New Zealand's Olympic and world champions Hamish Bond and Eric Murray earned victory at the Lucerne World Cup on their 2015 debut ©Getty Images

New Zealand’s all-conquering men’s pair of Eric Murray and Hamish Bond remain just that after making a late start to their season at the World Cup III in Lucerne - the last big regatta before the World Championships are due to take place on Lake Aiguebelette in France from August 30 until September 6.

The world and Olympic champions were made to work, hoever, to maintain a lead they took at the halfway point by Britain’s European champions James Foad and Matt Langridge, who took silver ahead of Serbia.

Another of New Zealand’s London 2012 gold medallists, Mahe Drysdale, re-stated his dominance in the men’s single sculls, with Mindaugus Griskonis of Lithuania taking silver and Britain’s resurgent London 2012 bronze medallist Alan Campbell earning bronze on a day when the Czech Republic’s world champion Ondrej Synek could only finish fifth.

In the women’s double sculls - where Britain’s Olympic 2012 champion Katherine Grainger and her partner Vicky Thornley had dropped out of the running for the A final the day before when the latter caught a crab in the semi-final - victory went to the New Zealand pairing of Eve McFarlane and Zoe Stevenson, winners at the last World Cup, who narrowly held off Yuliya Bichyk and Ekaterina Karsten of Belarus.

The New Zealanders saved their challenge to the second half of the race after France, and then Australia’s World Best Time holders Olympia Aldersley and Sally Kehoe, had led.

McFarlane and Stevenson’s power proved decisive in the final 30m, with Australia taking silver and Belarus bronze.

New Zealand's Eve McFarlane and Zoe Stevenson move towards victory in the women's double sculls at the Lucerne World Cup
New Zealand's Eve McFarlane and Zoe Stevenson move towards victory in the women's double sculls at the Lucerne World Cup ©Getty Images

Britain’s flagship men’s eight maintained its bragging rights over Germany, the Olympic champions - but only by 0.08 seconds - on a day when their team-mates Helen Glover and Heather Stanning, the Olympic women’s pairs champions also maintained their pre-eminence.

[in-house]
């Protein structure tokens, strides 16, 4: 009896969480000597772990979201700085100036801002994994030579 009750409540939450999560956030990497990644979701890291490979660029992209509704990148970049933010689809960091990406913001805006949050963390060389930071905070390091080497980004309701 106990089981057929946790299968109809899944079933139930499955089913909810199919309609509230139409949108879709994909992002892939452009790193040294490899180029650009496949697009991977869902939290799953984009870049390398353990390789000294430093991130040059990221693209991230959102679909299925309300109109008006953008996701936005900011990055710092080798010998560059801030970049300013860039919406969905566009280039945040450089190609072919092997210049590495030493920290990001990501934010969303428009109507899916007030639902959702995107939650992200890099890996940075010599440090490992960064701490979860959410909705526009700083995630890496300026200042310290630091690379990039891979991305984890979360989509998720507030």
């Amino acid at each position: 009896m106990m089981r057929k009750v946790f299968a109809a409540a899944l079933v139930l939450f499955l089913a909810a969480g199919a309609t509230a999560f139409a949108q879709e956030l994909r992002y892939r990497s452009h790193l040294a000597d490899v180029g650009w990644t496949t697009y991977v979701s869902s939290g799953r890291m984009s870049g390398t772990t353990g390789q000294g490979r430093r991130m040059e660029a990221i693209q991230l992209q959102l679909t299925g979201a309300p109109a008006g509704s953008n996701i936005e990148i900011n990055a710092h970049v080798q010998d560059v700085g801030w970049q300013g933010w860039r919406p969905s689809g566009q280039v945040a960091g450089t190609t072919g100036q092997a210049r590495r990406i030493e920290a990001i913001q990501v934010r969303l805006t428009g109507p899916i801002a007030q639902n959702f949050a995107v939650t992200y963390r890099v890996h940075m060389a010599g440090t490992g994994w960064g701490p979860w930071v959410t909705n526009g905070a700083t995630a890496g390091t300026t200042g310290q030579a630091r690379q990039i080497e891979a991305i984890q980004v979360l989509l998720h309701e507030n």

The British crew, beaten by Germany in last month’s European Championships, restored the balance at the second World Cup in Varese and the recent Henley Regatta, and they just kept their noses in front.

Heats wins on the opening day earned Britain and Germany direct places in the final, and Britain took a marginal early lead which they managed to retain even when they were under heavy pressure over the final 250m.

New Zealand's crew of 2014 under-23 world champions took bronze.

“In the last 500m our cox was shouting for more,” said Britain’s double Olympic champion Pete Reed.

“I didn’t look out of the boat and we didn’t know who was first.

“This medal means a lot.

"To win on the lake of the gods is great.

 “Racing at Henley made our preparation special.”

Germany’s Richard Schmidt said: “It’s a bit disappointing not to win.

“But we lost too much in the first 1,000 metres.

“At the end I could feel it would be really close, but we just didn’t make it.”

Olympic champions Germany (front) competes with Britain in the men's eight during the World Cup in Lucerne
Olympic champions Germany (front) competes with Britain in the men's eight during the World Cup in Lucerne ©Getty Images

There was another key win for Britain in the women’s pair, but their Olympic and European champions Glover and Stanning, despite staying well ahead of New Zealand’s Grace Prendergast and Kerri Gowler, did not see their opponents drop finally out of contention until a late mistake.

The Kiwis then then went on to race in the eight.

Like Germany and Britain in the men’s eight final, Canada - coxed by 55-year-old Leslie Thompson-Willie - and New Zealand took direct paths to the women’s eight final, avoiding the previous day’s repechage,

Canada came through for gold, with second-placed New Zealand’s earning their first World Cup medal in the women’s eight and Britain taking bronze.

Croatia’s brothers Valent and Martin Sinkovic maintained their domination in the men’s double sculls – the event they moved to last year after being in the men’s quadruple sculls.

Having won last year’s world title in a world best time, they are looking like very strong favourites to defend that title, and another big win on the Rotsee did nothing to disturb that feeling.

The Croatians were already significantly ahead after just 40 strokes rowed, and by the halfway point, they had a three second lead over Marcel Hacker and Stephen Krueger of Germany, who combined this year for the first time and won the first World Cup and European title.

But in their first meeting with the world champions the Germans got a reality check.

They took silver, with bronze going to Australia's James McRae and Alexander Belonogoff.

Australia’s bronze medallist in the women’s single sculls, Kim Crow, followed up her massive win in the last World Cup in Varese – her first big outing of the year – with another decisive win, holding off the Olympic champion from the Czech Republic, Mirka Knapkova, who had warmed up for this with a big win at Henley.

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